And, once written, I want them read, and read widely. So, I submit them so I can point to that as some sort of legitimizing serum. You know, because otherwise it’s just me SPAM emailing short story PDFs to everyone who has ever sent me an email, including large corporations, offshore customer service bots, and imprisoned politicians (I’m writing this in New Jersey, so let’s just call them politicians). At least when someone pays me money for a story I can claim that I have a good reason for thinking it’s worth, you know, money. Or your time. Which is generally the same damn thing anyway.

As a reminder, I just released a new short story set in the Avery Cates universe called The Shattered Gears and it’s available on Amazon, Kobo, B&N Nook, and Google Play for just 99 cents.

Also, every now and then I post a free short story on this blog, so if you’re curious check ‘em out.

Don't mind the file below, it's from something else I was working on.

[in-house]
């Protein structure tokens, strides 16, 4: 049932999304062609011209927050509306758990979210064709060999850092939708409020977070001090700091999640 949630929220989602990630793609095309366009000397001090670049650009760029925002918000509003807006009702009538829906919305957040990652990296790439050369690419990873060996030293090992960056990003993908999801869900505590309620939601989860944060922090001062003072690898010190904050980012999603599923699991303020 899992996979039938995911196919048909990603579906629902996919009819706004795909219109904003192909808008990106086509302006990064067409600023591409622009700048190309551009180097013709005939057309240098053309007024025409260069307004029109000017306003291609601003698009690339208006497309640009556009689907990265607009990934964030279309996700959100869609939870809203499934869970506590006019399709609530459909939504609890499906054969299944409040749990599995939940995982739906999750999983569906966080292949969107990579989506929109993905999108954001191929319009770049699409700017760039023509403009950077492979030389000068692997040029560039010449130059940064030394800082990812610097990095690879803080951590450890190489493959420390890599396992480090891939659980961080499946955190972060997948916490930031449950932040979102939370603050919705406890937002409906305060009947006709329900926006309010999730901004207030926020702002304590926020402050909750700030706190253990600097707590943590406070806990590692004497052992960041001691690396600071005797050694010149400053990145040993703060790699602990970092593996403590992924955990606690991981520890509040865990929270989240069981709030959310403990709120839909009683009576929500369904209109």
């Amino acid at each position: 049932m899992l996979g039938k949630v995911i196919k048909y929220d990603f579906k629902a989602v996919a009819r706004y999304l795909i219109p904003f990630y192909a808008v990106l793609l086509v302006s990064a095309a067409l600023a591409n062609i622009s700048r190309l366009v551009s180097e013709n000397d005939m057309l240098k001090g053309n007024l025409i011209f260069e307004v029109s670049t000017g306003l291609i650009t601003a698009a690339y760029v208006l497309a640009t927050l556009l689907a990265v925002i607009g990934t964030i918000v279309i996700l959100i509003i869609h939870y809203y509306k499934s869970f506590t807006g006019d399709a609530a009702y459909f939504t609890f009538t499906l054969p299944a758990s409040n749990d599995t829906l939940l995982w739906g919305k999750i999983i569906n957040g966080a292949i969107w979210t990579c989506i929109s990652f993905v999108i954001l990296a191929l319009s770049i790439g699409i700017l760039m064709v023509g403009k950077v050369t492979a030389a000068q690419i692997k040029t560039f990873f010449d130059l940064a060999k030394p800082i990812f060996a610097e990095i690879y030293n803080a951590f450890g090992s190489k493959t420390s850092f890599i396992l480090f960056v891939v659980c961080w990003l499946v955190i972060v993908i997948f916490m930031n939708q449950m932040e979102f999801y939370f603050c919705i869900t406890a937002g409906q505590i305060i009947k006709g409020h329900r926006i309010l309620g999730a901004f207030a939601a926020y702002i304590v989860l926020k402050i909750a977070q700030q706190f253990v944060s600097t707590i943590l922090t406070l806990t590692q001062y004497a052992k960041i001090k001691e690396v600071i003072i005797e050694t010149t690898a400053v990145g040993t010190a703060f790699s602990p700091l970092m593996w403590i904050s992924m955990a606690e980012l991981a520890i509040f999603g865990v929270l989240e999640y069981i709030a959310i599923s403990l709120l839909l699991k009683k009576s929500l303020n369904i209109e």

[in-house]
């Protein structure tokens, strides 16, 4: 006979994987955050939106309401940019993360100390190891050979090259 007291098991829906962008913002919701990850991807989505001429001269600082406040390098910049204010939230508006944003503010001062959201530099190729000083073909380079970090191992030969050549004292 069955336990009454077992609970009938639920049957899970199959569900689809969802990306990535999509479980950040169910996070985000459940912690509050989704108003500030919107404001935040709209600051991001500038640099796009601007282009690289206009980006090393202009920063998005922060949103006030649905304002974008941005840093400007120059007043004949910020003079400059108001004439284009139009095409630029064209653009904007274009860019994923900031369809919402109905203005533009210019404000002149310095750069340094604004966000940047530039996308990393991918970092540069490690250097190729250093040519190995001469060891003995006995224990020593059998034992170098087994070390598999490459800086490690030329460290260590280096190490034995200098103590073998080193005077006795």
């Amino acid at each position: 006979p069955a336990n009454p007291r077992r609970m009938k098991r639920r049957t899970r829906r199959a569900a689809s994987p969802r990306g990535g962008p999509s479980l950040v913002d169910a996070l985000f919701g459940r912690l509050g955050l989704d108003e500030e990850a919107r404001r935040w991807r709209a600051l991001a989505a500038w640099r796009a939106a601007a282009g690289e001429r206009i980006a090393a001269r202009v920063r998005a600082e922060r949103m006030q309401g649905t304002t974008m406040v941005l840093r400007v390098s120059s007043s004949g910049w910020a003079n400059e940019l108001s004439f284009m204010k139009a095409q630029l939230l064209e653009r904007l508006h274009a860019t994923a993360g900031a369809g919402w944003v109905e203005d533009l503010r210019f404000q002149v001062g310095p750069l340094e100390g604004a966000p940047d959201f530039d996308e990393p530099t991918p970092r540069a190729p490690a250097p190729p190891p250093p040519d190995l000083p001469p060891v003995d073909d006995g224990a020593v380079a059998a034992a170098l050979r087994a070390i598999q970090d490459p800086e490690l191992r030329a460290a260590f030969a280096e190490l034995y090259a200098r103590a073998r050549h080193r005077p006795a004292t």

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Writing: Leave Yourself Hanging

Typical Writer's Retirement Plan

Typical Writer’s Retirement Plan

Writing advice is one of those things that a lot of people want from you but are then almost always disappointed by. I’ve seen it plenty of times: Someone says, oh hey, you’ve completed/sold novels, what kind of advice do you have for the aspiring writer? And they are clearly expecting me to say something like drink heavily all the time and the magic booze faeries will dictate stories to you or jot down this ancient Sumerian magic spell and you can summon magic booze faeries to dictate stories to you or possibly sit down and let me buy you expensive cocktails on my dime.

When I offer instead some chestnut about craft or reading widely or avoiding Tom Swifty constructions in your dialogue, their disappointment is obvious, and their eyes always say something akin to you sir are a fraud and I despise you.